Global Inflation and Inflation in Japan
The current global inflation apparently has aspects of both “cost-push inflation,” which is attributable to supply-side factors such as the worldwide supply chain disruptions due to the COVID-19 crisis and constraints on resources and energy due to the Ukraine situation, and an “inflation spiral,” in which a wage upsurge caused by a labor shortage and general price increases mutually amplify each other. If such a self-perpetuating inflation spiral accelerates, eventually, the kind of hyperinflation that frequently strikes developing countries could be triggered due to the loss of public confidence in currencies. Therefore, governments around the world are trying to hold down the ongoing inflation by slowing down economic activity through rapid monetary tightening.
The situation in Japan is not an inflation spiral but the economy is in a cost-push inflation phase in which inflationary pressures are gaining additional momentum from the yen’s depreciation due to the widening of the interest rate differential vis-a-vis the United States and Europe.
Prospects for Inflation and Fiscal Balance in Japan
In Japan, the cost-push inflation has had a direct impact on such industries as food and energy as well as low-income families, whereas a demand shortage continues at the macroeconomic level. Therefore, it would not be appropriate at this moment to cool down demand through monetary tightening. The necessary course of action is to mitigate the adverse effects of the cost increase through subsidies for specific industries and redistribution for low-income families. In short, the government should implement targeted fiscal measures, and in that case, a temporary deterioration of the fiscal balance may be inevitable.
However, as will be explained below, inflation may work to improve the fiscal balance if it remains mild.
First, the experience of prolonged inflation—even cost-push inflation—will likely feed inflation expectations.
One reason why Japan has remained in a deflationary mindset is this: while there have not been calls for wage hikes because higher wages were not a priority for households amid stagnant prices, the lack of wage growth has reduced households’ inflation tolerance, making it difficult for companies to raise prices. Presumably, the lack of wage growth and stagnant prices have created a mutually reinforced vicious cycle of cause and effect. Shock therapy in the form of mild inflation would stop this cycle.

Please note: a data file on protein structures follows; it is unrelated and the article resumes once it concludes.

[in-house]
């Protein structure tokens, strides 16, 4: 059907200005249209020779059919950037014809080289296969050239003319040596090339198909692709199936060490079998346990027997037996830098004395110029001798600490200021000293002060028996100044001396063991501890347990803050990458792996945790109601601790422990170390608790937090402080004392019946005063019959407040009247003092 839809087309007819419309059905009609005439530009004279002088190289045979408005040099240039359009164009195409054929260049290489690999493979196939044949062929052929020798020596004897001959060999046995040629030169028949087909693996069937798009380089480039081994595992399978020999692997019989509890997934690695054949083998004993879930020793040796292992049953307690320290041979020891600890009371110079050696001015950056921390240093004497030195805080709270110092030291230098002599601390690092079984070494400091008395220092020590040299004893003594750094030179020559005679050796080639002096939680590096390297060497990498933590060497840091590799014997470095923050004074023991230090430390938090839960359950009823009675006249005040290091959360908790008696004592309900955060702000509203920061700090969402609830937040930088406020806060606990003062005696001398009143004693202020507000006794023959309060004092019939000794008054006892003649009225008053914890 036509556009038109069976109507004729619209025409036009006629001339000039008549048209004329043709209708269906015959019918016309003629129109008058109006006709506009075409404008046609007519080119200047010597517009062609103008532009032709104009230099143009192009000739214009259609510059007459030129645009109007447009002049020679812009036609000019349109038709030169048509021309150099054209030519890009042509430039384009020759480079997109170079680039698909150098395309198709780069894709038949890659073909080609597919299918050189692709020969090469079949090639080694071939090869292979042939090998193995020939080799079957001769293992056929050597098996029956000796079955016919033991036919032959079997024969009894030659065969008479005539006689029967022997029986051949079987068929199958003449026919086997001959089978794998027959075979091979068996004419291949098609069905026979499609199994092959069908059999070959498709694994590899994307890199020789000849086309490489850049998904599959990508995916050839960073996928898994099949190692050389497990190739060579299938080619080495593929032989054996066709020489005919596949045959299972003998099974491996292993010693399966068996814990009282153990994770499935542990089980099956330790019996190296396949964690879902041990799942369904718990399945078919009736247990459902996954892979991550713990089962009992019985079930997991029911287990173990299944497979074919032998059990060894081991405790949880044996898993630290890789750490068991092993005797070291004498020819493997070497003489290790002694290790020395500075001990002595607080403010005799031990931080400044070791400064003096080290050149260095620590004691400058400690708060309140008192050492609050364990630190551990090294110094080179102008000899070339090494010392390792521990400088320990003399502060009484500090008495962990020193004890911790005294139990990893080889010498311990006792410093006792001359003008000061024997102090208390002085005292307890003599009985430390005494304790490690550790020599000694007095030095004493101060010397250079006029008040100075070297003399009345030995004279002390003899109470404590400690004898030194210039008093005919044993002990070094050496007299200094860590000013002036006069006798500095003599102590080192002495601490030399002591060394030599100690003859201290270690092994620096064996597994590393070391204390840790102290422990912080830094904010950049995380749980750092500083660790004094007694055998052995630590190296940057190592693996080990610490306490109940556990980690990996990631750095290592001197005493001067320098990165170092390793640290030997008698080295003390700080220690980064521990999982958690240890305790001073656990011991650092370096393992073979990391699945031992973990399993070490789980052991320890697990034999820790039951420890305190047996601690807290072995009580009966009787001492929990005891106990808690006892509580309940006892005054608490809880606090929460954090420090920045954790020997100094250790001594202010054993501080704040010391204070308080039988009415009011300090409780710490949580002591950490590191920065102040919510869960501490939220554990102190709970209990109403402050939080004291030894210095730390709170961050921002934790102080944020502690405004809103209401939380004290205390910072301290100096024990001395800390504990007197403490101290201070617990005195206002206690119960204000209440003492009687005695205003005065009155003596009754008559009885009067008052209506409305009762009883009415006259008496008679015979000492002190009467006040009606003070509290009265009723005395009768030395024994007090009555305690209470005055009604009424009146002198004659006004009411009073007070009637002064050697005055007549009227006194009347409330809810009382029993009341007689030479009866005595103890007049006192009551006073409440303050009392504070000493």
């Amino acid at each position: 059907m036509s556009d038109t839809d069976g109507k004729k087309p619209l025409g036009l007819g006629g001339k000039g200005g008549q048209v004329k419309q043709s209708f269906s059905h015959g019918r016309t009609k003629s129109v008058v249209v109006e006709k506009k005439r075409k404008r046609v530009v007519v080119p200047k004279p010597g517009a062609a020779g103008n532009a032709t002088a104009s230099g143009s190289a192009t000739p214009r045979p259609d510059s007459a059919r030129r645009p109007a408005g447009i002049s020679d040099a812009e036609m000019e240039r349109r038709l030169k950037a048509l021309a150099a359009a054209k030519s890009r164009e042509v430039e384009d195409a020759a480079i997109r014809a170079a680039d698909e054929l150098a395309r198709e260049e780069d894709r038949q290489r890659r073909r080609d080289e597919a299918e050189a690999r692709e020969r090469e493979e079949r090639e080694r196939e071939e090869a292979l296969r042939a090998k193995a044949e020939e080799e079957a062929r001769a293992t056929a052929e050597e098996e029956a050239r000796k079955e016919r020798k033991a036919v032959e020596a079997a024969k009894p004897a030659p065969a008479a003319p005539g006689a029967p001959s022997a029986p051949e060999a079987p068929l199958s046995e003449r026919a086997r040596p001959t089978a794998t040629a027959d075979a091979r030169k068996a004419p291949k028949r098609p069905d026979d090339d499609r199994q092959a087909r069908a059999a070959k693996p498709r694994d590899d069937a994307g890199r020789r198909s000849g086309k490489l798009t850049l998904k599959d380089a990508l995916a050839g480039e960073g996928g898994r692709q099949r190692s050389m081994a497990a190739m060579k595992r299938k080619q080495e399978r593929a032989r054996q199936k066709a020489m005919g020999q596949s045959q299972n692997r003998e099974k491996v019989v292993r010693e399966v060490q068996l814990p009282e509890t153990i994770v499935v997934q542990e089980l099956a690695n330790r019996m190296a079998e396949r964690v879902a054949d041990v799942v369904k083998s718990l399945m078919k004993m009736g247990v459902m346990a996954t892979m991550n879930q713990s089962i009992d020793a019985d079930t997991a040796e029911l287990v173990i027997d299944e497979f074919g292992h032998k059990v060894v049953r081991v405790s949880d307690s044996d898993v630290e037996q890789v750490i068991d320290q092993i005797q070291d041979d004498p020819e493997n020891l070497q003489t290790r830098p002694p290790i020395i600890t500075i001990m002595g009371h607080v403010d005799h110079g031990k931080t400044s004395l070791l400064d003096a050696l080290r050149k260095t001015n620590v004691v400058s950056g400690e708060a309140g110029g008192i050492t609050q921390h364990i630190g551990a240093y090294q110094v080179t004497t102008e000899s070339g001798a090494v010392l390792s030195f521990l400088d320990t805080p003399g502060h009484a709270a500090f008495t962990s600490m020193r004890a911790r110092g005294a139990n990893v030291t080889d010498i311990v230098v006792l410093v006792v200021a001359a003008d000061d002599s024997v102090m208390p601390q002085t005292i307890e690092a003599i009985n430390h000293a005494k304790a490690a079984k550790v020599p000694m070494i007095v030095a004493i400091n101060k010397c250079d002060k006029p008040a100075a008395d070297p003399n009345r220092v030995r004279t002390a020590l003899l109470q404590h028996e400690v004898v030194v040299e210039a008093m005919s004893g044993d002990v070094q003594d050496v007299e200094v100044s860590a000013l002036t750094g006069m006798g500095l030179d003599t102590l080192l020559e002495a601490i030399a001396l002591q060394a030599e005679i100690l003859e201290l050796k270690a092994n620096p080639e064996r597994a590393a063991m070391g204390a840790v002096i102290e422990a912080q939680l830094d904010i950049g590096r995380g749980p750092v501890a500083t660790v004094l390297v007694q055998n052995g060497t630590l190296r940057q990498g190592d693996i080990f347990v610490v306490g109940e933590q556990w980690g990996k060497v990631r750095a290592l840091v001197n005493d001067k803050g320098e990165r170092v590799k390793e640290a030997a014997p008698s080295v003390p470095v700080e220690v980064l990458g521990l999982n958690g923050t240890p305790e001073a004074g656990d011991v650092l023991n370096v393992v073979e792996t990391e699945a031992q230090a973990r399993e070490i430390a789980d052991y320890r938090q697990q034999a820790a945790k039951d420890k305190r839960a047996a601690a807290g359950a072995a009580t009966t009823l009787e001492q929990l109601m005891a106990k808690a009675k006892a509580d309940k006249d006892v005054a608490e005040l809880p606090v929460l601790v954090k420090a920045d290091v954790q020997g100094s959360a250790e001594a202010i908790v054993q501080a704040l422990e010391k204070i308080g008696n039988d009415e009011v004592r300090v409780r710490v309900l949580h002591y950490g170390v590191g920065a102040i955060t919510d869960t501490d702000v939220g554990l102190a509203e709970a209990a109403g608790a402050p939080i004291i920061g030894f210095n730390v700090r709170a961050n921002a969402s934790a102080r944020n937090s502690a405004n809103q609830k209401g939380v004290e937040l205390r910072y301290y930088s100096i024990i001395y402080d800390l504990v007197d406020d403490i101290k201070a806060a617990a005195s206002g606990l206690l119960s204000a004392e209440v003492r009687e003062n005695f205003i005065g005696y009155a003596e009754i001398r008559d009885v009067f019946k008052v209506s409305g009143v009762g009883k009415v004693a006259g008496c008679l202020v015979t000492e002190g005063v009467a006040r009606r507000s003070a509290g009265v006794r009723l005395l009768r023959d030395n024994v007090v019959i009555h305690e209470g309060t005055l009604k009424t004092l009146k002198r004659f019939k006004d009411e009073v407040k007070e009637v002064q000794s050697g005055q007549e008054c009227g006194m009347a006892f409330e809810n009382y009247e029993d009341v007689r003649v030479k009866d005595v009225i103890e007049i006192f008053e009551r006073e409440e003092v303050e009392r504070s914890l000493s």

If that happens, a mild inflation spiral may arise due to moderate wage growth, with price increases and wage growth mutually amplifying each other. That would bring higher tax revenue, and the fiscal balance could improve as a result (unless interest rates rise in the meantime).
However, if the inflation spiral surpasses a mild price growth of around 2% and accelerates further, Japan will face the same situation as the one now being experienced by the United States and Europe. In that case, Japan will have to hold down the inflation through monetary tightening, just as the United States and Europe are doing.
Moreover, it should be kept in mind that even if the inflation rate and the wage growth rate are stabilized at around 2%, the government’s economic management will have to take into consideration future interest rate hikes. If the economy is put on a balanced growth path (BGP) and continues to grow in a stable manner, theoretically, real interest rates on safe assets should become positive barring significant market distortions. Therefore, real interest rates in Japan are also likely to converge toward positive values. If that happens, in the long term, nominal interest rates in Japan are expected to exceed the inflation rate (=2%) given the following equation: nominal interest rates≒real interest rates + inflation rate. While an interest rate hike is not immediately necessary, the ideal balanced growth path for Japan is a situation where the inflation rate consistently remains at around 2% and interest rates stay stable above 2%. Therefore, under that premise, a long-term path of monetary policy (exit strategy) must be established.
Maintaining Confidence in Fiscal Balance
Although raising nominal interest rates may appear to undermine fiscal sustainability, what determines the long-term fiscal sustainability is the level of the real government bond yield (r) relative to the level of the real economic growth rate (g), rather than the level of the nominal interest rate or the inflation rate.
For the past 10 years or so, r has remained lower than g (r<g). There is an argument that if this relationship of inequality continues, the government’s debt ratio will remain under control even without the primary balance turning to surplus, with the result that fiscal consolidation efforts become unnecessary. However, when an economy without market distortions is on a balanced growth path, in theory, the relationship of inequality where r>g applies. Therefore, Japan should aim to raise the level of r above that of g in the long term, and in order to maintain fiscal sustainability, it is essential to turn the primary balance to surplus in the long run.
Even so, if the inflation becomes entrenched, it will eventually induce a rise in nominal interest rates in the long term, raising concerns over fiscal sustainability. The government should make clear the goal of creating an economic situation of r>g in the medium to long term and maintain public confidence in fiscal consolidation. For example, it may be necessary to institutionally ensure that confidence in fiscal sustainability is maintained, by establishing an independent fiscal organization responsible for mapping out a long-term path to fiscal consolidation.